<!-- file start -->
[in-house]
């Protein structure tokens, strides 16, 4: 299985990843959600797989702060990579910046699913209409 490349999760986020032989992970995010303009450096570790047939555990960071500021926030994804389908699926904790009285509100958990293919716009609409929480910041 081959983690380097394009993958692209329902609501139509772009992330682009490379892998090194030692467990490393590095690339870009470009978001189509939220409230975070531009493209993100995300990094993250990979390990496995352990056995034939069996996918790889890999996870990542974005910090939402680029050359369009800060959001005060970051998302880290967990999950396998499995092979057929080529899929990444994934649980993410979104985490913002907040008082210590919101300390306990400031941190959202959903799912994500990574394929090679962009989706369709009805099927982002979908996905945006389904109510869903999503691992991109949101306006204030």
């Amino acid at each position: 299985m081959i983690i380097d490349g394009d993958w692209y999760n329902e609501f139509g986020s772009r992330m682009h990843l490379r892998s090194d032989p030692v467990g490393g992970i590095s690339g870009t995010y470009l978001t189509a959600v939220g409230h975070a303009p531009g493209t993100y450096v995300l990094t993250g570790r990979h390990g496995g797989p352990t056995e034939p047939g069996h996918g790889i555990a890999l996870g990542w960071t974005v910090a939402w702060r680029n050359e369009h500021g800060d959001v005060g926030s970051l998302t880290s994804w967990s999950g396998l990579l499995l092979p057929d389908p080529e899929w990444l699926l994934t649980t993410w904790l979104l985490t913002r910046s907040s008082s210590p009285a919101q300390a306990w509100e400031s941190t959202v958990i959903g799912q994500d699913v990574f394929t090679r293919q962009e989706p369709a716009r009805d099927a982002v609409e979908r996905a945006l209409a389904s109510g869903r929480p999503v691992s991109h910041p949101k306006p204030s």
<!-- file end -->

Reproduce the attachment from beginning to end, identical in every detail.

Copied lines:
[in-house]
């Protein structure tokens, strides 16, 4: 299985990843959600797989702060990579910046699913209409 490349999760986020032989992970995010303009450096570790047939555990960071500021926030994804389908699926904790009285509100958990293919716009609409929480910041 081959983690380097394009993958692209329902609501139509772009992330682009490379892998090194030692467990490393590095690339870009470009978001189509939220409230975070531009493209993100995300990094993250990979390990496995352990056995034939069996996918790889890999996870990542974005910090939402680029050359369009800060959001005060970051998302880290967990999950396998499995092979057929080529899929990444994934649980993410979104985490913002907040008082210590919101300390306990400031941190959202959903799912994500990574394929090679962009989706369709009805099927982002979908996905945006389904109510869903999503691992991109949101306006204030």
């Amino acid at each position: 299985m081959i983690i380097d490349g394009d993958w692209y999760n329902e609501f139509g986020s772009r992330m682009h990843l490379r892998s090194d032989p030692v467990g490393g992970i590095s690339g870009t995010y470009l978001t189509a959600v939220g409230h975070a303009p531009g493209t993100y450096v995300l990094t993250g570790r990979h390990g496995g797989p352990t056995e034939p047939g069996h996918g790889i555990a890999l996870g990542w960071t974005v910090a939402w702060r680029n050359e369009h500021g800060d959001v005060g926030s970051l998302t880290s994804w967990s999950g396998l990579l499995l092979p057929d389908p080529e899929w990444l699926l994934t649980t993410w904790l979104l985490t913002r910046s907040s008082s210590p009285a919101q300390a306990w509100e400031s941190t959202v958990i959903g799912q994500d699913v990574f394929t090679r293919q962009e989706p369709a716009r009805d099927a982002v609409e979908r996905a945006l209409a389904s109510g869903r929480p999503v691992s991109h910041p949101k306006p204030s």